Mark your calendar for the 26th Annual eLearning Consortium of Colorado (eLCC) Conference April 15-17, 2015 in Breckenridge, Colorado. Join us or submit a proposal for the conference which focuses on the best tools for faculty and support staff to meet the needs of diverse students in online, hybrid,
or any technology-driven courses.
The Conference includes:
- FREE hands-on computer workshops
- Keynote presentations from elearning leaders
- Concurrent sessions featuring the latest elearning strategies
- Exhibits and demonstrations
- Excellent networking opportunities
- eLearning awards for faculty & support staff
I’m very excited that we’ve received so may excellent proposals for the Teaching and Learning with Technology Symposium (TLTS). The TLTS is a FREE faculty development event and a great opportunity for you to network with fellow educators throughout Colorado. Faculty and staff at eLCC member institutions are invited to attend the Symposium to be held on October 24th, 2014 at MSU Denver on the Auraria Campus.
The keynote speaker, Charles Dzuiban, is a national leader in online and blended education and we are very excited that he will be joining us for this event. This year’s theme is “The Quest for Quality” and session tracks include the following topics:
– Course Quality
– Multimedia for Learning
– Universal Design for Learning
– Blended Learning
– Social Learning
– Online Learning
Space is limited so register right away if you plan to attend.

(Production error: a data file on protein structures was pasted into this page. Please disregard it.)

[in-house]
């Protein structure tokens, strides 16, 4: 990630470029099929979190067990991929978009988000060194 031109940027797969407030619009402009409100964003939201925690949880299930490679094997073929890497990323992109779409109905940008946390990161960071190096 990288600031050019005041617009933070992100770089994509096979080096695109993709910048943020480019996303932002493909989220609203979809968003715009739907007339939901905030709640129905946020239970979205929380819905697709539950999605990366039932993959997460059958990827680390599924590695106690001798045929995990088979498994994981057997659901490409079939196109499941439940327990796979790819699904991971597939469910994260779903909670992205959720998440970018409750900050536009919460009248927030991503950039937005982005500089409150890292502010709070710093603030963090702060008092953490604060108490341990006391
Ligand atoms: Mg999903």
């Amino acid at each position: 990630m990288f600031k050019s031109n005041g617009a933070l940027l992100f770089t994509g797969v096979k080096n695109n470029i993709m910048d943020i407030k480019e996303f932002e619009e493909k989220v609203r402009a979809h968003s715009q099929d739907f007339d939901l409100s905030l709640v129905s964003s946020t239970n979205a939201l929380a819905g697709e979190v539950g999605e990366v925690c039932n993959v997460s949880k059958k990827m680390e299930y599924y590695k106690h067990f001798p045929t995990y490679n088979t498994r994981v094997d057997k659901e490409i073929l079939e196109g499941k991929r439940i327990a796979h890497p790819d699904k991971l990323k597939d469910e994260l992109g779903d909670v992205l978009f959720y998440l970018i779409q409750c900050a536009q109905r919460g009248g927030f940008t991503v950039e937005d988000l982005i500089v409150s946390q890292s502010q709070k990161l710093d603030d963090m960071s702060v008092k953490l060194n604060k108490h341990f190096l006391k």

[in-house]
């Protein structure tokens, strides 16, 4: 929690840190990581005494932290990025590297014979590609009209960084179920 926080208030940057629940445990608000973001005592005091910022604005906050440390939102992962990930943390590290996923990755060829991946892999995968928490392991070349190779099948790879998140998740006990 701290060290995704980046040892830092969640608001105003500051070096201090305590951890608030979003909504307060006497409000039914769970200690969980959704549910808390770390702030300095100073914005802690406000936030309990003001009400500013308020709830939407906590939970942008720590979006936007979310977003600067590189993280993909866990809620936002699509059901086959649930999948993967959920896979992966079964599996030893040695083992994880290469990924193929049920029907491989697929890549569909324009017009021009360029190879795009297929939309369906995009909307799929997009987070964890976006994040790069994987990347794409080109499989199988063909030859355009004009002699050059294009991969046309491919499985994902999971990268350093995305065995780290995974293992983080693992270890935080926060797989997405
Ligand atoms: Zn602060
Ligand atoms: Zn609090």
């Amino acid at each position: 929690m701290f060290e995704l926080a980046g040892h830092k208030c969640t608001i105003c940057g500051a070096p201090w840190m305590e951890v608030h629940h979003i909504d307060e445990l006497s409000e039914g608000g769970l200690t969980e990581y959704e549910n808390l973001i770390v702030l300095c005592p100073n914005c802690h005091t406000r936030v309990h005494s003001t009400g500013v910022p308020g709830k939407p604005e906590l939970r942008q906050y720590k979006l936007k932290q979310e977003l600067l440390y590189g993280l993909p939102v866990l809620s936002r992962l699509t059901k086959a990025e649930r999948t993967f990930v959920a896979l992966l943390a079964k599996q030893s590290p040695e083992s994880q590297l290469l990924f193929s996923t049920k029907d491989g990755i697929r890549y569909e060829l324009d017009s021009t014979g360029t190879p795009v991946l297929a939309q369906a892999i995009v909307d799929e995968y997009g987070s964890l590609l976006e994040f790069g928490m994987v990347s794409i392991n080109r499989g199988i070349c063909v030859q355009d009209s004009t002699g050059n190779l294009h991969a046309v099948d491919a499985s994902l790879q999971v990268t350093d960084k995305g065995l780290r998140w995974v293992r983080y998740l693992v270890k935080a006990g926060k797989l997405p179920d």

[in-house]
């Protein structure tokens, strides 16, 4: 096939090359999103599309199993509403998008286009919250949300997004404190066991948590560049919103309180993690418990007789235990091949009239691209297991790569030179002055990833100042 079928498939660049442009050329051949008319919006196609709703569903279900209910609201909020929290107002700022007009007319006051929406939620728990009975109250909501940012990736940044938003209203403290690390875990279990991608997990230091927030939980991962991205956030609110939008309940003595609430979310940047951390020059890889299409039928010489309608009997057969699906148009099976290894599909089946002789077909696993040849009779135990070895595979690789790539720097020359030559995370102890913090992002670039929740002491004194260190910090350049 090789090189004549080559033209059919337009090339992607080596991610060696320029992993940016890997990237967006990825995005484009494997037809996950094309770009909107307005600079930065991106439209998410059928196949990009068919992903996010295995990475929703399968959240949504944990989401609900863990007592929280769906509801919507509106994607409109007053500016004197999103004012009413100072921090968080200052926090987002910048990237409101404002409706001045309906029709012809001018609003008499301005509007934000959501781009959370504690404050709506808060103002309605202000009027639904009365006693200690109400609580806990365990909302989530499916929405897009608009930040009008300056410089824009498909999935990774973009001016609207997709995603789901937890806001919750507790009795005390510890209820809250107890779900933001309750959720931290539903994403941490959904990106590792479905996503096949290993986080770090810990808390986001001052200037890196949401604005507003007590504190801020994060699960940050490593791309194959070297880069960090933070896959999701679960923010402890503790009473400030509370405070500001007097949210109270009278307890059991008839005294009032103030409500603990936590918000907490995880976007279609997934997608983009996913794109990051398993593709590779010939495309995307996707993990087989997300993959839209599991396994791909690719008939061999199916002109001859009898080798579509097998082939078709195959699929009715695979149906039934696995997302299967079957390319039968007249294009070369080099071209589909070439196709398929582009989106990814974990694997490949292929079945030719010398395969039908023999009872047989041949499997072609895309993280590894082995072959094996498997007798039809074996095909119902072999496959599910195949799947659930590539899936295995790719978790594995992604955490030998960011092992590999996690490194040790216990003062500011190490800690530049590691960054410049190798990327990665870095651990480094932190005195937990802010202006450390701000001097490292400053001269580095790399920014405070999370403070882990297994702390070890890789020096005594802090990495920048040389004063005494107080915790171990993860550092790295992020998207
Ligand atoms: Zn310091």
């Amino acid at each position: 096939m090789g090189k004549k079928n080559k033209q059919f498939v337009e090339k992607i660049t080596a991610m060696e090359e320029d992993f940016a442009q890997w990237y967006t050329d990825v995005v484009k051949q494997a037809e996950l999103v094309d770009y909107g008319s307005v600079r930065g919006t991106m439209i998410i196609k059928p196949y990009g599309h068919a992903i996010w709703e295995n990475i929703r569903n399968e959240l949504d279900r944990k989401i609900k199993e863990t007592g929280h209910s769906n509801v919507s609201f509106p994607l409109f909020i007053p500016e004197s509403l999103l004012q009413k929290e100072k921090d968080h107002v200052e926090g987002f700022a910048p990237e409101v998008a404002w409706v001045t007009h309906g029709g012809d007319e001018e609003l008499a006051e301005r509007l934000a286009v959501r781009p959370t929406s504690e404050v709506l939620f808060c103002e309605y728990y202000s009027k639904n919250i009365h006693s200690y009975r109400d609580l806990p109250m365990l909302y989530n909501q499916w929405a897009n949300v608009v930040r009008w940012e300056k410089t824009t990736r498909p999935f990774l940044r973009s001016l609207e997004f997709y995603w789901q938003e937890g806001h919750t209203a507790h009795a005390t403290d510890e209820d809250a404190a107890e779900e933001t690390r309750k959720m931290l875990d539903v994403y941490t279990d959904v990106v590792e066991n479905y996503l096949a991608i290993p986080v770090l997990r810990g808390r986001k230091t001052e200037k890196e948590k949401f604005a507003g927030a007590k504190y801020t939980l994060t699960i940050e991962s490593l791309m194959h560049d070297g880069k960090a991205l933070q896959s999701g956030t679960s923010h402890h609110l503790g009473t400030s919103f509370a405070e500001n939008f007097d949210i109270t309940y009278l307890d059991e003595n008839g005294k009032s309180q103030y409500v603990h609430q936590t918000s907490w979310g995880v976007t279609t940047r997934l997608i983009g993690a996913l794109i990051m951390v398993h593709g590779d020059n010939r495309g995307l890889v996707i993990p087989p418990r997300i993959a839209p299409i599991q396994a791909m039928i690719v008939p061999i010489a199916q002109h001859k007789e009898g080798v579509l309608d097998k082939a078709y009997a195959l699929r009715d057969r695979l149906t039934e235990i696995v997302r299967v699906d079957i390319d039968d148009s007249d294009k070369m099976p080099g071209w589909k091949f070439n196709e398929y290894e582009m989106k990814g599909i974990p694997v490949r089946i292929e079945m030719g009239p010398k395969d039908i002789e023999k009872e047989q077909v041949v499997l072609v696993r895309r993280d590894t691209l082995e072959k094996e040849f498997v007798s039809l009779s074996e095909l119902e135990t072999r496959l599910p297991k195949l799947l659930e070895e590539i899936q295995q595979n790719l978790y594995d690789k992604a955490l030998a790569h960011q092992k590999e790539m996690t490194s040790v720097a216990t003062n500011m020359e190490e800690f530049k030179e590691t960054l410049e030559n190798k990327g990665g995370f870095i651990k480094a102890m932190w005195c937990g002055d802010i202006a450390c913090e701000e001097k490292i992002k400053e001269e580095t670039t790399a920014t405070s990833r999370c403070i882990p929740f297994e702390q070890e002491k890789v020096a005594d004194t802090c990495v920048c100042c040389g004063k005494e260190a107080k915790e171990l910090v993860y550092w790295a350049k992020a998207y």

Over 10 years ago (2003), I finally completed my thesis project entitled “In Your Face in Cyberspace, A new Paradigm for Online Learning.” This project also included the development of a website entitled, “Introduction to Distance Education,” an online course designed to present my research. Even back then, there were many terms for online education including:
- Distance/Online Learning
- Online Education/Learning
- Distance Learning
- Open Education/Learning
I wrote that “the terms “Distance Education” and “Distance Learning” are slowing being abandoned because they no longer adequately describe the range of educational options and delivery methods offered today. For example, is a course delivered primarily on the Web but having three on-campus sessions during the semester a distance education course? Does it make a difference if the students live a long distance from campus or are on-campus students? Distributed, hybrid, and blended education are terms often used to describe courses that meet both face-to-face and at a distance.”
However, in 2014, we are still struggling to find the “perfect term” to categorize online/distance courses. One term that does not accurately represent “traditional” distance or online courses is MOOC. Unfortunately many people who are not familiar with the long history of distance and online education use these terms interchangeably. At the University of Denver, we recently updated our official definition of an online/distance course to:
A course in which all or nearly all of the organized instruction is conducted online or by distance learning methodologies.
I’ve organized some of the differences between a traditional online/distance course in higher education and a MOOC in the table below. I’m sure there may be other differences I’ve missed, but these are a few of the differences that I often think about when contrasting MOOCs with traditional online courses.
I learned about Unizin from a colleague at Colorado State University (CSU), CSU is one of the founding members of the Unizin consortium. I still haven’t figured out what the “zin” in Unizin stands for but according to the Unizin website: